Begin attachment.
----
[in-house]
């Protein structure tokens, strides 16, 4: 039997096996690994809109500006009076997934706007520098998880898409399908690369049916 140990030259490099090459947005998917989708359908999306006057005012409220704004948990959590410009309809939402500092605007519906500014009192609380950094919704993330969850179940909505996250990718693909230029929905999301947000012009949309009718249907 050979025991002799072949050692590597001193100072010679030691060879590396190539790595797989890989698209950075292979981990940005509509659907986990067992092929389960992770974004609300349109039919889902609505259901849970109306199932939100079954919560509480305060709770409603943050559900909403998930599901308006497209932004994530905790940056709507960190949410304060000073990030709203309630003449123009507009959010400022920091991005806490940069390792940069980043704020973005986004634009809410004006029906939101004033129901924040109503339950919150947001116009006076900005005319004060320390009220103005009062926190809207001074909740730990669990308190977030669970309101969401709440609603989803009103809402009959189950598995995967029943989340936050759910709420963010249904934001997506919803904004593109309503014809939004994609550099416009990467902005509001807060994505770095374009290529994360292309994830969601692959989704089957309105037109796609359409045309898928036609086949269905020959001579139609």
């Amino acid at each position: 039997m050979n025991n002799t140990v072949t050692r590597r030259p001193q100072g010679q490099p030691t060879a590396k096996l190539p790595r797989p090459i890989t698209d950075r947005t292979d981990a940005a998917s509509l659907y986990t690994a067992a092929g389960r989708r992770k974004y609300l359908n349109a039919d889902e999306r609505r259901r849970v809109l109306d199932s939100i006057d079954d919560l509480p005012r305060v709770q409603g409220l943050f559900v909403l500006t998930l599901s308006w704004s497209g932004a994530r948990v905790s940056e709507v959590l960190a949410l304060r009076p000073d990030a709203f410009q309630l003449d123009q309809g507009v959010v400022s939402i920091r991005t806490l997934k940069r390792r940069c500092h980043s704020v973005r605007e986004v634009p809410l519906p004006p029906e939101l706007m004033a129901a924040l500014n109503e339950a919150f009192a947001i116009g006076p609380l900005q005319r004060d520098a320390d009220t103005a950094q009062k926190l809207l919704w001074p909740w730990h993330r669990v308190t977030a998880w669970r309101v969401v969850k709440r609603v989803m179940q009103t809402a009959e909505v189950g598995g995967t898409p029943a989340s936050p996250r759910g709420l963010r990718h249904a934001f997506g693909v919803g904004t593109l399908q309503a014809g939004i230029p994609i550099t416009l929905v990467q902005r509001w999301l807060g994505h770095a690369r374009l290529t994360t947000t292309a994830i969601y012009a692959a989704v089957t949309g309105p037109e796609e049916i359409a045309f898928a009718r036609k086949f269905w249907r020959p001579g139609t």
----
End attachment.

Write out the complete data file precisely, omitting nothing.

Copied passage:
[in-house]
């Protein structure tokens, strides 16, 4: 039997096996690994809109500006009076997934706007520098998880898409399908690369049916 140990030259490099090459947005998917989708359908999306006057005012409220704004948990959590410009309809939402500092605007519906500014009192609380950094919704993330969850179940909505996250990718693909230029929905999301947000012009949309009718249907 050979025991002799072949050692590597001193100072010679030691060879590396190539790595797989890989698209950075292979981990940005509509659907986990067992092929389960992770974004609300349109039919889902609505259901849970109306199932939100079954919560509480305060709770409603943050559900909403998930599901308006497209932004994530905790940056709507960190949410304060000073990030709203309630003449123009507009959010400022920091991005806490940069390792940069980043704020973005986004634009809410004006029906939101004033129901924040109503339950919150947001116009006076900005005319004060320390009220103005009062926190809207001074909740730990669990308190977030669970309101969401709440609603989803009103809402009959189950598995995967029943989340936050759910709420963010249904934001997506919803904004593109309503014809939004994609550099416009990467902005509001807060994505770095374009290529994360292309994830969601692959989704089957309105037109796609359409045309898928036609086949269905020959001579139609």
């Amino acid at each position: 039997m050979n025991n002799t140990v072949t050692r590597r030259p001193q100072g010679q490099p030691t060879a590396k096996l190539p790595r797989p090459i890989t698209d950075r947005t292979d981990a940005a998917s509509l659907y986990t690994a067992a092929g389960r989708r992770k974004y609300l359908n349109a039919d889902e999306r609505r259901r849970v809109l109306d199932s939100i006057d079954d919560l509480p005012r305060v709770q409603g409220l943050f559900v909403l500006t998930l599901s308006w704004s497209g932004a994530r948990v905790s940056e709507v959590l960190a949410l304060r009076p000073d990030a709203f410009q309630l003449d123009q309809g507009v959010v400022s939402i920091r991005t806490l997934k940069r390792r940069c500092h980043s704020v973005r605007e986004v634009p809410l519906p004006p029906e939101l706007m004033a129901a924040l500014n109503e339950a919150f009192a947001i116009g006076p609380l900005q005319r004060d520098a320390d009220t103005a950094q009062k926190l809207l919704w001074p909740w730990h993330r669990v308190t977030a998880w669970r309101v969401v969850k709440r609603v989803m179940q009103t809402a009959e909505v189950g598995g995967t898409p029943a989340s936050p996250r759910g709420l963010r990718h249904a934001f997506g693909v919803g904004t593109l399908q309503a014809g939004i230029p994609i550099t416009l929905v990467q902005r509001w999301l807060g994505h770095a690369r374009l290529t994360t947000t292309a994830i969601y012009a692959a989704v089957t949309g309105p037109e796609e049916i359409a045309f898928a009718r036609k086949f269905w249907r020959p001579g139609t």